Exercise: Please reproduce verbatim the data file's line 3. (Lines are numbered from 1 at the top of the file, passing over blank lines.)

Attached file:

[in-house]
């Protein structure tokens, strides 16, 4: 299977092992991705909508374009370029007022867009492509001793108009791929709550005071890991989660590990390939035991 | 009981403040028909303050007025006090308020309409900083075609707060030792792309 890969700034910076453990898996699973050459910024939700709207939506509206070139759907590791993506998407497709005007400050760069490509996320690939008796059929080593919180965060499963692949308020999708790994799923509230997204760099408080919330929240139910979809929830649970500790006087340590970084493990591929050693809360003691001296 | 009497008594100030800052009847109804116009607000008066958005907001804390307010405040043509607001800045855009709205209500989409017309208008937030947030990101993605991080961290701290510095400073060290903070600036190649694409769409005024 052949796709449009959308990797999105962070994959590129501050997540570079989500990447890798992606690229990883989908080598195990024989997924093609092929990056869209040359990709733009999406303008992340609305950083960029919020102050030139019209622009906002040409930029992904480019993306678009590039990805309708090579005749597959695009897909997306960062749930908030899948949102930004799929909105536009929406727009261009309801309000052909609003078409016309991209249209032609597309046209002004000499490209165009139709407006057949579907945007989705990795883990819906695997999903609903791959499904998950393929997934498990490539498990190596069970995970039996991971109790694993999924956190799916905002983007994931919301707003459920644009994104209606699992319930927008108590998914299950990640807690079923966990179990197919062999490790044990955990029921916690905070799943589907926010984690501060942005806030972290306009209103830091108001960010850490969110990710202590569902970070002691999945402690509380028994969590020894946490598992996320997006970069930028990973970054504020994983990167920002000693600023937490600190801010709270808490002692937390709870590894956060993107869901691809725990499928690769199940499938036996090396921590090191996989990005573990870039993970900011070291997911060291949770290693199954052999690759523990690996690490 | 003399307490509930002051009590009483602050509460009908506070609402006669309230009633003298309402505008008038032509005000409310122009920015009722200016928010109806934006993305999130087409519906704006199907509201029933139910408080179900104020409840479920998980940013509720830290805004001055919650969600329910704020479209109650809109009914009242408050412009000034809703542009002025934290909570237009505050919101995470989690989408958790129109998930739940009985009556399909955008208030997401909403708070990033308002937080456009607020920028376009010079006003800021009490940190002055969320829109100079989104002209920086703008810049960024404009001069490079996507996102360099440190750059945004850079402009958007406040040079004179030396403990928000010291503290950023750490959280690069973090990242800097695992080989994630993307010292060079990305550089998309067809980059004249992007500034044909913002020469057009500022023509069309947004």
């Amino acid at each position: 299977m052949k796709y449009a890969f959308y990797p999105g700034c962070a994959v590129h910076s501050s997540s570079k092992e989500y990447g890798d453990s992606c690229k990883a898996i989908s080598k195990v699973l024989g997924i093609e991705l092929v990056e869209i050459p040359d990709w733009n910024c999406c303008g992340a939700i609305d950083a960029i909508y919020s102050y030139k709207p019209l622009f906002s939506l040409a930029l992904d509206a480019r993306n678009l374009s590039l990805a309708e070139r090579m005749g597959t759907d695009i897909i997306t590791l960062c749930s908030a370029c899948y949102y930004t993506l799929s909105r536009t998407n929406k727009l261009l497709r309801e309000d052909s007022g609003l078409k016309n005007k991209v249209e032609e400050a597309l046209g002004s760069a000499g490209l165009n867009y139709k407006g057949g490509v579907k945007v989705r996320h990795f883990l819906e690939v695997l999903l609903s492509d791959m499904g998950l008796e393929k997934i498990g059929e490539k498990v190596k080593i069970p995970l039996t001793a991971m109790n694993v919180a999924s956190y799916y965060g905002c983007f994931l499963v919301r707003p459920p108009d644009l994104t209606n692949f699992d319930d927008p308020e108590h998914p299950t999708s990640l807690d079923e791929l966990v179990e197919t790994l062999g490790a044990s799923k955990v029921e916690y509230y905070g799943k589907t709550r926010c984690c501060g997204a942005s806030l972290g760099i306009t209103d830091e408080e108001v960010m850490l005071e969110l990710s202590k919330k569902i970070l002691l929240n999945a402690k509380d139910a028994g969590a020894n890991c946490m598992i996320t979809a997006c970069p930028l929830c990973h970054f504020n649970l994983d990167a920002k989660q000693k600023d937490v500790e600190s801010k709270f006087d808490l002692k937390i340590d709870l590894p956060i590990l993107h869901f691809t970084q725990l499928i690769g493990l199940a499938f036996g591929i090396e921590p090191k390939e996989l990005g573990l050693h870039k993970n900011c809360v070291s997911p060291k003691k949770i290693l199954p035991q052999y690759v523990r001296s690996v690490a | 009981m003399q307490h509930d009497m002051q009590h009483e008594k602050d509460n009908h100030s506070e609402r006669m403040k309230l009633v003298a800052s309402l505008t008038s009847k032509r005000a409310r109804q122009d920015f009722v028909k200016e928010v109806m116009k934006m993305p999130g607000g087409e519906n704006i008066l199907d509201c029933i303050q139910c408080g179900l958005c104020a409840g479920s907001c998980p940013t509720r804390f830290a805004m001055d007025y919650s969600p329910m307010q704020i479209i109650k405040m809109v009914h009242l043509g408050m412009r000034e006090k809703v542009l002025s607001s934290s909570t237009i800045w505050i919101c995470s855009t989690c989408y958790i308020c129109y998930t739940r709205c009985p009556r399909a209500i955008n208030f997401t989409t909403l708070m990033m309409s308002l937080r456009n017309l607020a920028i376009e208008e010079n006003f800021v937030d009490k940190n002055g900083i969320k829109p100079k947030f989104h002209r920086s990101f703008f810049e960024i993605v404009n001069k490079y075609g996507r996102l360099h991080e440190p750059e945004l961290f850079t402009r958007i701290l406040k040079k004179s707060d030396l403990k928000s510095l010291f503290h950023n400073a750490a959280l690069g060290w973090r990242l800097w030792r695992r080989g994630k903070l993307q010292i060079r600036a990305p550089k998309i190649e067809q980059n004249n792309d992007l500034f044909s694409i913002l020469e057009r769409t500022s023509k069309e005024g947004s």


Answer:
């Amino acid at each position: 299977m052949k796709y449009a890969f959308y990797p999105g700034c962070a994959v590129h910076s501050s997540s570079k092992e989500y990447g890798d453990s992606c690229k990883a898996i989908s080598k195990v699973l024989g997924i093609e991705l092929v990056e869209i050459p040359d990709w733009n910024c999406c303008g992340a939700i609305d950083a960029i909508y919020s102050y030139k709207p019209l622009f906002s939506l040409a930029l992904d509206a480019r993306n678009l374009s590039l990805a309708e070139r090579m005749g597959t759907d695009i897909i997306t590791l960062c749930s908030a370029c899948y949102y930004t993506l799929s909105r536009t998407n929406k727009l261009l497709r309801e309000d052909s007022g609003l078409k016309n005007k991209v249209e032609e400050a597309l046209g002004s760069a000499g490209l165009n867009y139709k407006g057949g490509v579907k945007v989705r996320h990795f883990l819906e690939v695997l999903l609903s492509d791959m499904g998950l008796e393929k997934i498990g059929e490539k498990v190596k080593i069970p995970l039996t001793a991971m109790n694993v919180a999924s956190y799916y965060g905002c983007f994931l499963v919301r707003p459920p108009d644009l994104t209606n692949f699992d319930d927008p308020e108590h998914p299950t999708s990640l807690d079923e791929l966990v179990e197919t790994l062999g490790a044990s799923k955990v029921e916690y509230y905070g799943k589907t709550r926010c984690c501060g997204a942005s806030l972290g760099i306009t209103d830091e408080e108001v960010m850490l005071e969110l990710s202590k919330k569902i970070l002691l929240n999945a402690k509380d139910a028994g969590a020894n890991c946490m598992i996320t979809a997006c970069p930028l929830c990973h970054f504020n649970l994983d990167a920002k989660q000693k600023d937490v500790e600190s801010k709270f006087d808490l002692k937390i340590d709870l590894p956060i590990l993107h869901f691809t970084q725990l499928i690769g493990l199940a499938f036996g591929i090396e921590p090191k390939e996989l990005g573990l050693h870039k993970n900011c809360v070291s997911p060291k003691k949770i290693l199954p035991q052999y690759v523990r001296s690996v690490a | 009981m003399q307490h509930d009497m002051q009590h009483e008594k602050d509460n009908h100030s506070e609402r006669m403040k309230l009633v003298a800052s309402l505008t008038s009847k032509r005000a409310r109804q122009d920015f009722v028909k200016e928010v109806m116009k934006m993305p999130g607000g087409e519906n704006i008066l199907d509201c029933i303050q139910c408080g179900l958005c104020a409840g479920s907001c998980p940013t509720r804390f830290a805004m001055d007025y919650s969600p329910m307010q704020i479209i109650k405040m809109v009914h009242l043509g408050m412009r000034e006090k809703v542009l002025s607001s934290s909570t237009i800045w505050i919101c995470s855009t989690c989408y958790i308020c129109y998930t739940r709205c009985p009556r399909a209500i955008n208030f997401t989409t909403l708070m990033m309409s308002l937080r456009n017309l607020a920028i376009e208008e010079n006003f800021v937030d009490k940190n002055g900083i969320k829109p100079k947030f989104h002209r920086s990101f703008f810049e960024i993605v404009n001069k490079y075609g996507r996102l360099h991080e440190p750059e945004l961290f850079t402009r958007i701290l406040k040079k004179s707060d030396l403990k928000s510095l010291f503290h950023n400073a750490a959280l690069g060290w973090r990242l800097w030792r695992r080989g994630k903070l993307q010292i060079r600036a990305p550089k998309i190649e067809q980059n004249n792309d992007l500034f044909s694409i913002l020469e057009r769409t500022s023509k069309e005024g947004s």